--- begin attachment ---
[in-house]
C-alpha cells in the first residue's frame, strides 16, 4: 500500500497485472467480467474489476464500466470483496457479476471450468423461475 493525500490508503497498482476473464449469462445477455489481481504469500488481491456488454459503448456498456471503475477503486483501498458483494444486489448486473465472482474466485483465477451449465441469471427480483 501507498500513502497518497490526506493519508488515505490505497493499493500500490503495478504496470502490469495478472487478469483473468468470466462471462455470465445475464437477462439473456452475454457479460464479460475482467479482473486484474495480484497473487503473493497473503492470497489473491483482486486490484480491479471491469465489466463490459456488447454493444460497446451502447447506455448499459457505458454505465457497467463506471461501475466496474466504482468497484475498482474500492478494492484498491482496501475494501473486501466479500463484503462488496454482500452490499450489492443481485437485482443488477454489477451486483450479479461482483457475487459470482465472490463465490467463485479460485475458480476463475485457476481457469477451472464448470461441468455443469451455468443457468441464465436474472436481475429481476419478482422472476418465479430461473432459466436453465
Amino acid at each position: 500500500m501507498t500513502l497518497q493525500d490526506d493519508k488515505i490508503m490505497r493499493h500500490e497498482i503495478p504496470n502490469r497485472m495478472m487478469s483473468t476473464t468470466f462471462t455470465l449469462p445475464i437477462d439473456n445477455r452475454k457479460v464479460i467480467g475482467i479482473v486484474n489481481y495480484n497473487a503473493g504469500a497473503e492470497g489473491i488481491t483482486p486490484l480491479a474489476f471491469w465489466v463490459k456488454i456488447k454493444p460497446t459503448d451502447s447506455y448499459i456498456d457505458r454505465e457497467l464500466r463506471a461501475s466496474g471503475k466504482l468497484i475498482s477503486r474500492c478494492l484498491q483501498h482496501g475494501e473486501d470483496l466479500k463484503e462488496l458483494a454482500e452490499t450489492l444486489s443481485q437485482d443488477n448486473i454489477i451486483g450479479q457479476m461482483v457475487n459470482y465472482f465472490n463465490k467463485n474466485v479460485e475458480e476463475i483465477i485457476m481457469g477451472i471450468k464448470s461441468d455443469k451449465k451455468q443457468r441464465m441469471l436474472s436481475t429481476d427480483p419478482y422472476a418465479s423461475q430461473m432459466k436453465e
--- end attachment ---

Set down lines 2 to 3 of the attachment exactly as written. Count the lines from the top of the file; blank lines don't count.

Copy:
C-alpha cells in the first residue's frame, strides 16, 4: 500500500497485472467480467474489476464500466470483496457479476471450468423461475 493525500490508503497498482476473464449469462445477455489481481504469500488481491456488454459503448456498456471503475477503486483501498458483494444486489448486473465472482474466485483465477451449465441469471427480483 501507498500513502497518497490526506493519508488515505490505497493499493500500490503495478504496470502490469495478472487478469483473468468470466462471462455470465445475464437477462439473456452475454457479460464479460475482467479482473486484474495480484497473487503473493497473503492470497489473491483482486486490484480491479471491469465489466463490459456488447454493444460497446451502447447506455448499459457505458454505465457497467463506471461501475466496474466504482468497484475498482474500492478494492484498491482496501475494501473486501466479500463484503462488496454482500452490499450489492443481485437485482443488477454489477451486483450479479461482483457475487459470482465472490463465490467463485479460485475458480476463475485457476481457469477451472464448470461441468455443469451455468443457468441464465436474472436481475429481476419478482422472476418465479430461473432459466436453465
Amino acid at each position: 500500500m501507498t500513502l497518497q493525500d490526506d493519508k488515505i490508503m490505497r493499493h500500490e497498482i503495478p504496470n502490469r497485472m495478472m487478469s483473468t476473464t468470466f462471462t455470465l449469462p445475464i437477462d439473456n445477455r452475454k457479460v464479460i467480467g475482467i479482473v486484474n489481481y495480484n497473487a503473493g504469500a497473503e492470497g489473491i488481491t483482486p486490484l480491479a474489476f471491469w465489466v463490459k456488454i456488447k454493444p460497446t459503448d451502447s447506455y448499459i456498456d457505458r454505465e457497467l464500466r463506471a461501475s466496474g471503475k466504482l468497484i475498482s477503486r474500492c478494492l484498491q483501498h482496501g475494501e473486501d470483496l466479500k463484503e462488496l458483494a454482500e452490499t450489492l444486489s443481485q437485482d443488477n448486473i454489477i451486483g450479479q457479476m461482483v457475487n459470482y465472482f465472490n463465490k467463485n474466485v479460485e475458480e476463475i483465477i485457476m481457469g477451472i471450468k464448470s461441468d455443469k451449465k451455468q443457468r441464465m441469471l436474472s436481475t429481476d427480483p419478482y422472476a418465479s423461475q430461473m432459466k436453465e